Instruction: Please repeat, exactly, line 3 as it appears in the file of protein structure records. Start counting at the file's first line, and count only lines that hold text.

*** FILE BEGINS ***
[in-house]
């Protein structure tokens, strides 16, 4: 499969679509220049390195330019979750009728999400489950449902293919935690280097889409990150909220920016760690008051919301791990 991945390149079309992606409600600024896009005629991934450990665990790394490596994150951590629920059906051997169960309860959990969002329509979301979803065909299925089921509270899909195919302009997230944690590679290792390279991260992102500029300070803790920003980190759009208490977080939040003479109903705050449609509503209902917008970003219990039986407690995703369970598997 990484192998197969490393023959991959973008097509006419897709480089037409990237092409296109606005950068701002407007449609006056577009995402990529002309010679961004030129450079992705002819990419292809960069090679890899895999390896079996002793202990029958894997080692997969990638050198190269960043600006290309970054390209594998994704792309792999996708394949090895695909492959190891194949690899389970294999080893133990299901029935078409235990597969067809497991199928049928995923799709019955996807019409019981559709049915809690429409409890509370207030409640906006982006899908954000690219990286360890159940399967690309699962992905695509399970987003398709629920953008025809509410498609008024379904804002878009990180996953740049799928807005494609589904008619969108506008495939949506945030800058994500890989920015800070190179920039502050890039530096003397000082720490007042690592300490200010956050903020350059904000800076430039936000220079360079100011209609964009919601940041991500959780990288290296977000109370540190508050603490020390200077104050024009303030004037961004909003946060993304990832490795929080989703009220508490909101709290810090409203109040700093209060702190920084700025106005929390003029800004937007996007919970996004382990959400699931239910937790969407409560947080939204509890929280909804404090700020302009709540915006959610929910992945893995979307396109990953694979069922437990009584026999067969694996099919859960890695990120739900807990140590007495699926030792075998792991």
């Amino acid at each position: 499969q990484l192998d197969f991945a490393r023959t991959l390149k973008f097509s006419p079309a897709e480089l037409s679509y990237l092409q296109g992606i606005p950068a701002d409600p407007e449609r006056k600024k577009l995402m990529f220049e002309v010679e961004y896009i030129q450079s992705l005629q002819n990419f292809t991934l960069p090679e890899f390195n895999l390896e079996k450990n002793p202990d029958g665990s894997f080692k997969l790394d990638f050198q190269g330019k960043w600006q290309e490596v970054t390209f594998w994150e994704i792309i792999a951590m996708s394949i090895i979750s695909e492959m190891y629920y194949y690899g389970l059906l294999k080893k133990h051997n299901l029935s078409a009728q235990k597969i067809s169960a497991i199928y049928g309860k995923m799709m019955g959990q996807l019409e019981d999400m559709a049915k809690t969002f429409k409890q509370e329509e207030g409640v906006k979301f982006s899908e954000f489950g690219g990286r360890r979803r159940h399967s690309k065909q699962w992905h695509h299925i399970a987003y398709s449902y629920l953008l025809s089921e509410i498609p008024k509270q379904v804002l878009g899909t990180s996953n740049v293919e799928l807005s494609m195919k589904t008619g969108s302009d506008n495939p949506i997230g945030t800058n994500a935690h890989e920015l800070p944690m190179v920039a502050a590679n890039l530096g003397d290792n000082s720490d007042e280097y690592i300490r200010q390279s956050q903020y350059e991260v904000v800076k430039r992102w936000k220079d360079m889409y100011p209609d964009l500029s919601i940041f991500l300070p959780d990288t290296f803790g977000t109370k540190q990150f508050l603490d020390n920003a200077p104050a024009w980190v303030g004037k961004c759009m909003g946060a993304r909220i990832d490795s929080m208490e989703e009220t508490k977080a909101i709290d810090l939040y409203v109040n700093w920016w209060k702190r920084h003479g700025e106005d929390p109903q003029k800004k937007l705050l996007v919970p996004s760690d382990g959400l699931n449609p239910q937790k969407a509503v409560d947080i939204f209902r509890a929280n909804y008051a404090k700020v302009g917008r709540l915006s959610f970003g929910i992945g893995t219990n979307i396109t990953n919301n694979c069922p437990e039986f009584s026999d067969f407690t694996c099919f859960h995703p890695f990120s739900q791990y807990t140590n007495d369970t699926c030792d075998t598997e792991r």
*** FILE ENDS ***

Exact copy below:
């Amino acid at each position: 499969q990484l192998d197969f991945a490393r023959t991959l390149k973008f097509s006419p079309a897709e480089l037409s679509y990237l092409q296109g992606i606005p950068a701002d409600p407007e449609r006056k600024k577009l995402m990529f220049e002309v010679e961004y896009i030129q450079s992705l005629q002819n990419f292809t991934l960069p090679e890899f390195n895999l390896e079996k450990n002793p202990d029958g665990s894997f080692k997969l790394d990638f050198q190269g330019k960043w600006q290309e490596v970054t390209f594998w994150e994704i792309i792999a951590m996708s394949i090895i979750s695909e492959m190891y629920y194949y690899g389970l059906l294999k080893k133990h051997n299901l029935s078409a009728q235990k597969i067809s169960a497991i199928y049928g309860k995923m799709m019955g959990q996807l019409e019981d999400m559709a049915k809690t969002f429409k409890q509370e329509e207030g409640v906006k979301f982006s899908e954000f489950g690219g990286r360890r979803r159940h399967s690309k065909q699962w992905h695509h299925i399970a987003y398709s449902y629920l953008l025809s089921e509410i498609p008024k509270q379904v804002l878009g899909t990180s996953n740049v293919e799928l807005s494609m195919k589904t008619g969108s302009d506008n495939p949506i997230g945030t800058n994500a935690h890989e920015l800070p944690m190179v920039a502050a590679n890039l530096g003397d290792n000082s720490d007042e280097y690592i300490r200010q390279s956050q903020y350059e991260v904000v800076k430039r992102w936000k220079d360079m889409y100011p209609d964009l500029s919601i940041f991500l300070p959780d990288t290296f803790g977000t109370k540190q990150f508050l603490d020390n920003a200077p104050a024009w980190v303030g004037k961004c759009m909003g946060a993304r909220i990832d490795s929080m208490e989703e009220t508490k977080a909101i709290d810090l939040y409203v109040n700093w920016w209060k702190r920084h003479g700025e106005d929390p109903q003029k800004k937007l705050l996007v919970p996004s760690d382990g959400l699931n449609p239910q937790k969407a509503v409560d947080i939204f209902r509890a929280n909804y008051a404090k700020v302009g917008r709540l915006s959610f970003g929910i992945g893995t219990n979307i396109t990953n919301n694979c069922p437990e039986f009584s026999d067969f407690t694996c099919f859960h995703p890695f990120s739900q791990y807990t140590n007495d369970t699926c030792d075998t598997e792991r």